In September 2018, website and mobile app accessibility regulations for the public sector came into force, titled the Public Sector Bodies (Websites and Mobile Applications) Accessibility Regulations 2018, which currently applies the WCAG 2.1 AA level to websites operated by the "public sector", which means government agencies or organizations funded by the government, with some exclusions. The UK government published Understanding accessibility requirements for public sector bodies to guide compliance.
The UK government is yet to announce if it will confirm the European Accessibility Act (EAA) into local law, but companies in the UK and outside of the EU will need to comply with EAA if they sell products or services in any EU member state.
Regulations under the Accessibility for Ontarians with Disabilities Act, 2005 require that public web content of certain Ontario organizations complies with WCAG 2.0 Level AA.
The 2010/2012 Jodhan decision caused the Canadian federal government to require all online web pages, documents and videos available externally and internally to meet the accessibility requirements of WCAG 2.0.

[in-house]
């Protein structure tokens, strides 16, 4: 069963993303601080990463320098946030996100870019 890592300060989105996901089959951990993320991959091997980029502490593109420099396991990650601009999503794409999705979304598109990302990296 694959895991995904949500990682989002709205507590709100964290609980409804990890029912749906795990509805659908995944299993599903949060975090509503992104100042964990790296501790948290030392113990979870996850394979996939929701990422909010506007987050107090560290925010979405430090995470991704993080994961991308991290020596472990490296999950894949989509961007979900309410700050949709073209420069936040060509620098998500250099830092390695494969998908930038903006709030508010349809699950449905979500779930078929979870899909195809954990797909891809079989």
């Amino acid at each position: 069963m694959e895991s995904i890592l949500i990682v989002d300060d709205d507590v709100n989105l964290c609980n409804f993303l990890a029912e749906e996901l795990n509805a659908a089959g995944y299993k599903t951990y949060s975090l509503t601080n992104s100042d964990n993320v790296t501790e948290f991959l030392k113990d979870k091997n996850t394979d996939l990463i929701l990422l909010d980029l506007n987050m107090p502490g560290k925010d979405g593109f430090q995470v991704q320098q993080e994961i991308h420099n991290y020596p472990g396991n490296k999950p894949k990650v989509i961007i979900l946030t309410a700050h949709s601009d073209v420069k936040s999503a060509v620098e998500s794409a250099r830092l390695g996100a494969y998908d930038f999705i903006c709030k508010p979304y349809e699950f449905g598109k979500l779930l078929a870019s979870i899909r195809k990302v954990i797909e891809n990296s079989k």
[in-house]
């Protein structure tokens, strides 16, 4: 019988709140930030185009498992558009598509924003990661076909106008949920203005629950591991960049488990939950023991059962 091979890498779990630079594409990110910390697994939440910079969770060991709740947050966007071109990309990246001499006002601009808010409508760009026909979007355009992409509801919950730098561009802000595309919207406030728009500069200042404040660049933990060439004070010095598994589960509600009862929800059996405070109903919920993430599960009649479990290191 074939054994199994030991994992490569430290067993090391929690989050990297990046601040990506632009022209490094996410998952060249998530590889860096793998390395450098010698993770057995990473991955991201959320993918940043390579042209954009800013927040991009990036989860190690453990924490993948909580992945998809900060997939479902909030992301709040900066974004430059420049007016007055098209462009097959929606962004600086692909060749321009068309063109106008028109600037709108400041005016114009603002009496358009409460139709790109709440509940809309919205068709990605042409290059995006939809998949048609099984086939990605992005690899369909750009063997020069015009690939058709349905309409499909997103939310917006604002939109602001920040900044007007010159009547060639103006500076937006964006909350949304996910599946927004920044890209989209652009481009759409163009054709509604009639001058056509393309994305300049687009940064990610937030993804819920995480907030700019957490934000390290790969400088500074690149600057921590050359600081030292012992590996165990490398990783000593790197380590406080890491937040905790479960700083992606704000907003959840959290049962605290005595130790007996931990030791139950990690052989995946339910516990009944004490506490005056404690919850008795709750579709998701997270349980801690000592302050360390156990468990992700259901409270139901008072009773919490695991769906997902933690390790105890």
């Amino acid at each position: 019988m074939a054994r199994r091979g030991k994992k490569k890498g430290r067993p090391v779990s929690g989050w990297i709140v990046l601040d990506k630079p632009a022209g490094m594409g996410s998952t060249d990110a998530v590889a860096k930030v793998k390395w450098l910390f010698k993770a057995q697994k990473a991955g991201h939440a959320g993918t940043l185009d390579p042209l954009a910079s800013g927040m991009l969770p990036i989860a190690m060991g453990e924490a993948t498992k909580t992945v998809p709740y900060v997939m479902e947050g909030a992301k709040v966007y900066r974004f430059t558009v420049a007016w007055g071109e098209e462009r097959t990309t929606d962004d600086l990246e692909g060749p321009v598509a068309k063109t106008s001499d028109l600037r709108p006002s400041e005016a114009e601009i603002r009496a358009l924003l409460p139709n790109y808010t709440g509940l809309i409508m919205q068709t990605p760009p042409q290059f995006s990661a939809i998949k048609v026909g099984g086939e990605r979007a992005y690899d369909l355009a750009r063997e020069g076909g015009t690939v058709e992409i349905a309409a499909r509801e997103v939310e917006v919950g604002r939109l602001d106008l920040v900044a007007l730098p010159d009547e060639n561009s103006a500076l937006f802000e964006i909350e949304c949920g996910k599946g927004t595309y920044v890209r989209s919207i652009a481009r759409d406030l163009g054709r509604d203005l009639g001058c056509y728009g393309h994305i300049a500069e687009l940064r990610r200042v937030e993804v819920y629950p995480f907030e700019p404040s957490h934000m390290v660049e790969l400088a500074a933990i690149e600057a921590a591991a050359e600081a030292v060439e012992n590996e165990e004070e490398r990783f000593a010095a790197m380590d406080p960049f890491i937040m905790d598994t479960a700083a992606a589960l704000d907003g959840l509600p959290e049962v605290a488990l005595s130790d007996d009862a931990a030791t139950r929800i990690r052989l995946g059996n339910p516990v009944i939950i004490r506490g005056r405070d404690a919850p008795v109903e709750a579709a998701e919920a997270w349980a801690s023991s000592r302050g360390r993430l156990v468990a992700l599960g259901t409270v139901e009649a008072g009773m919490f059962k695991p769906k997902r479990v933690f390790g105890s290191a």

The Israeli Ministry of Justice published regulations in early 2014, requiring Internet websites to comply with Israeli Standard 5568, which is based on the W3C Web Content Accessibility Guidelines 2.0.
The main differences between the Israeli standard and the W3C standard concern the requirements to provide captions and texts for audio and video media. The Israeli standards are somewhat more lenient, reflecting the current technical difficulties in providing such captions and texts in Hebrew.
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This article's use of external links may not follow Wikipedia's policies or guidelines. (September 2019)
- W3C – Web Content Accessibility Guidelines (WCAG) 2.2
- W3C – Web Accessibility Initiative (WAI) introduction to WCAG
- Mauve, an accessibility validator developed by HIIS Lab – ISTI of CNR of Pisa (Italy).
- WAVE – Online accessibility validator
- WCAG 2.0 checklist
- Achieving WCAG 2.0 with PDF/UA – Document published by the Association for Information and Image Management (AIIM)
- WCAG for eLearning - Training Accessibility Guidelines
- Digital Accessibility WCAG AA Checklist: 10 Critical Elements to Evaluate for Website Accessibility
- WCAG Samurai Errata
- The History of Digital Accessibility and Why it Matters